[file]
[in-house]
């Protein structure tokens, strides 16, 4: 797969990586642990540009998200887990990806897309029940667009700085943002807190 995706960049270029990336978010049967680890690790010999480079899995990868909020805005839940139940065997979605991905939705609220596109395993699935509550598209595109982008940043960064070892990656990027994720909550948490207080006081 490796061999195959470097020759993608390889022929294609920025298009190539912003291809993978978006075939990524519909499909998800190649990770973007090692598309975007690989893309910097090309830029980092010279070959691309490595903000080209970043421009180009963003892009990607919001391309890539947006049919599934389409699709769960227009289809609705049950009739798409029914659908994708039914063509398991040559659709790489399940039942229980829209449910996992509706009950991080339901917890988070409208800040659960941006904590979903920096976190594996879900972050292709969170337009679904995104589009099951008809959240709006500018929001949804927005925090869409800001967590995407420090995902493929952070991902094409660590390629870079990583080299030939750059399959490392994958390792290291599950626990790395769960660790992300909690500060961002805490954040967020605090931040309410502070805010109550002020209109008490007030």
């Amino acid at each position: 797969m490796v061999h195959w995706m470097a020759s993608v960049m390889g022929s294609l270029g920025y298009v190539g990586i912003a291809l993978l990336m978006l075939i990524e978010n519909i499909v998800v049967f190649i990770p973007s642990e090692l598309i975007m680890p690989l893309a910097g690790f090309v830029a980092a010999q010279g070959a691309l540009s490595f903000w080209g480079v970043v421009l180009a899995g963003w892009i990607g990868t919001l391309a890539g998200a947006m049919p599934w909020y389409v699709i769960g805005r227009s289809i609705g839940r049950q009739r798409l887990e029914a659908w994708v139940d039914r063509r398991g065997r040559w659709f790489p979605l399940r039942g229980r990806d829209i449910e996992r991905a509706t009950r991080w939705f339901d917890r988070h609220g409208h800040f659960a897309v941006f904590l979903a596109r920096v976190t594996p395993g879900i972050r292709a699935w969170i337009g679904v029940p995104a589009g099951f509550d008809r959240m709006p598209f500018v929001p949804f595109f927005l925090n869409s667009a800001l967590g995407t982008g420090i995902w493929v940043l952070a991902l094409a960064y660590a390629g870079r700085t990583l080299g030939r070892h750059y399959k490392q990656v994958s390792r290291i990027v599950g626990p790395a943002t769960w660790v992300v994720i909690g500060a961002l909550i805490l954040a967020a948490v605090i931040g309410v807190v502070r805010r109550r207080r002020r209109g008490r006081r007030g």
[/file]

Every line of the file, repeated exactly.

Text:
[in-house]
């Protein structure tokens, strides 16, 4: 797969990586642990540009998200887990990806897309029940667009700085943002807190 995706960049270029990336978010049967680890690790010999480079899995990868909020805005839940139940065997979605991905939705609220596109395993699935509550598209595109982008940043960064070892990656990027994720909550948490207080006081 490796061999195959470097020759993608390889022929294609920025298009190539912003291809993978978006075939990524519909499909998800190649990770973007090692598309975007690989893309910097090309830029980092010279070959691309490595903000080209970043421009180009963003892009990607919001391309890539947006049919599934389409699709769960227009289809609705049950009739798409029914659908994708039914063509398991040559659709790489399940039942229980829209449910996992509706009950991080339901917890988070409208800040659960941006904590979903920096976190594996879900972050292709969170337009679904995104589009099951008809959240709006500018929001949804927005925090869409800001967590995407420090995902493929952070991902094409660590390629870079990583080299030939750059399959490392994958390792290291599950626990790395769960660790992300909690500060961002805490954040967020605090931040309410502070805010109550002020209109008490007030």
């Amino acid at each position: 797969m490796v061999h195959w995706m470097a020759s993608v960049m390889g022929s294609l270029g920025y298009v190539g990586i912003a291809l993978l990336m978006l075939i990524e978010n519909i499909v998800v049967f190649i990770p973007s642990e090692l598309i975007m680890p690989l893309a910097g690790f090309v830029a980092a010999q010279g070959a691309l540009s490595f903000w080209g480079v970043v421009l180009a899995g963003w892009i990607g990868t919001l391309a890539g998200a947006m049919p599934w909020y389409v699709i769960g805005r227009s289809i609705g839940r049950q009739r798409l887990e029914a659908w994708v139940d039914r063509r398991g065997r040559w659709f790489p979605l399940r039942g229980r990806d829209i449910e996992r991905a509706t009950r991080w939705f339901d917890r988070h609220g409208h800040f659960a897309v941006f904590l979903a596109r920096v976190t594996p395993g879900i972050r292709a699935w969170i337009g679904v029940p995104a589009g099951f509550d008809r959240m709006p598209f500018v929001p949804f595109f927005l925090n869409s667009a800001l967590g995407t982008g420090i995902w493929v940043l952070a991902l094409a960064y660590a390629g870079r700085t990583l080299g030939r070892h750059y399959k490392q990656v994958s390792r290291i990027v599950g626990p790395a943002t769960w660790v992300v994720i909690g500060a961002l909550i805490l954040a967020a948490v605090i931040g309410v807190v502070r805010r109550r207080r002020r209109g008490r006081r007030g």